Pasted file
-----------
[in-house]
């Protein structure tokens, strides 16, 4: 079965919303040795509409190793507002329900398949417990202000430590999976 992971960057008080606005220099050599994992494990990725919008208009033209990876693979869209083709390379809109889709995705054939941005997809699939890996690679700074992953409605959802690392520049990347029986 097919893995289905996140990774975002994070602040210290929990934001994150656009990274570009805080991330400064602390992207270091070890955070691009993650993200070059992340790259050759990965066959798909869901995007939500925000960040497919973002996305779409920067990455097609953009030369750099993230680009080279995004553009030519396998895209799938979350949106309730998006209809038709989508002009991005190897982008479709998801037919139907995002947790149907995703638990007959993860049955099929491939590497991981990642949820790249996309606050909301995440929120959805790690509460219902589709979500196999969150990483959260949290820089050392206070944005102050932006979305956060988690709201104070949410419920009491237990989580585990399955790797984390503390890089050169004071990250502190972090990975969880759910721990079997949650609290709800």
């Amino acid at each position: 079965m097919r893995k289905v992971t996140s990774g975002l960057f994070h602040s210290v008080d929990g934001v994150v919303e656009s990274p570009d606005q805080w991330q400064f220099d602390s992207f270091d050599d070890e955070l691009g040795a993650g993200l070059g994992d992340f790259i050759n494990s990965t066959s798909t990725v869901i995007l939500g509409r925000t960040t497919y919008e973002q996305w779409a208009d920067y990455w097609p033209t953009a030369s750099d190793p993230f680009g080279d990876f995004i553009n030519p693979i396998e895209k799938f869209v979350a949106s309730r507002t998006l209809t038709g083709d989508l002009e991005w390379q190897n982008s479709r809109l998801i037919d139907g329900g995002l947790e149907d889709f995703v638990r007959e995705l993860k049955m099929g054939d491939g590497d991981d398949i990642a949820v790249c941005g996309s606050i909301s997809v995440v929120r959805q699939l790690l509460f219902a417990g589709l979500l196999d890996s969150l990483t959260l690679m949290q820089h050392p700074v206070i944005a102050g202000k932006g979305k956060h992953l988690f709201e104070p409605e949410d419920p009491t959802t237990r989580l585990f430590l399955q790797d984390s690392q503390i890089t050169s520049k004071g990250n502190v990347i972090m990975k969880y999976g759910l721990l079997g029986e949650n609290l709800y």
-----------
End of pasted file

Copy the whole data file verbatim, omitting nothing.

[in-house]
């Protein structure tokens, strides 16, 4: 079965919303040795509409190793507002329900398949417990202000430590999976 992971960057008080606005220099050599994992494990990725919008208009033209990876693979869209083709390379809109889709995705054939941005997809699939890996690679700074992953409605959802690392520049990347029986 097919893995289905996140990774975002994070602040210290929990934001994150656009990274570009805080991330400064602390992207270091070890955070691009993650993200070059992340790259050759990965066959798909869901995007939500925000960040497919973002996305779409920067990455097609953009030369750099993230680009080279995004553009030519396998895209799938979350949106309730998006209809038709989508002009991005190897982008479709998801037919139907995002947790149907995703638990007959993860049955099929491939590497991981990642949820790249996309606050909301995440929120959805790690509460219902589709979500196999969150990483959260949290820089050392206070944005102050932006979305956060988690709201104070949410419920009491237990989580585990399955790797984390503390890089050169004071990250502190972090990975969880759910721990079997949650609290709800």
């Amino acid at each position: 079965m097919r893995k289905v992971t996140s990774g975002l960057f994070h602040s210290v008080d929990g934001v994150v919303e656009s990274p570009d606005q805080w991330q400064f220099d602390s992207f270091d050599d070890e955070l691009g040795a993650g993200l070059g994992d992340f790259i050759n494990s990965t066959s798909t990725v869901i995007l939500g509409r925000t960040t497919y919008e973002q996305w779409a208009d920067y990455w097609p033209t953009a030369s750099d190793p993230f680009g080279d990876f995004i553009n030519p693979i396998e895209k799938f869209v979350a949106s309730r507002t998006l209809t038709g083709d989508l002009e991005w390379q190897n982008s479709r809109l998801i037919d139907g329900g995002l947790e149907d889709f995703v638990r007959e995705l993860k049955m099929g054939d491939g590497d991981d398949i990642a949820v790249c941005g996309s606050i909301s997809v995440v929120r959805q699939l790690l509460f219902a417990g589709l979500l196999d890996s969150l990483t959260l690679m949290q820089h050392p700074v206070i944005a102050g202000k932006g979305k956060h992953l988690f709201e104070p409605e949410d419920p009491t959802t237990r989580l585990f430590l399955q790797d984390s690392q503390i890089t050169s520049k004071g990250n502190v990347i972090m990975k969880y999976g759910l721990l079997g029986e949650n609290l709800y």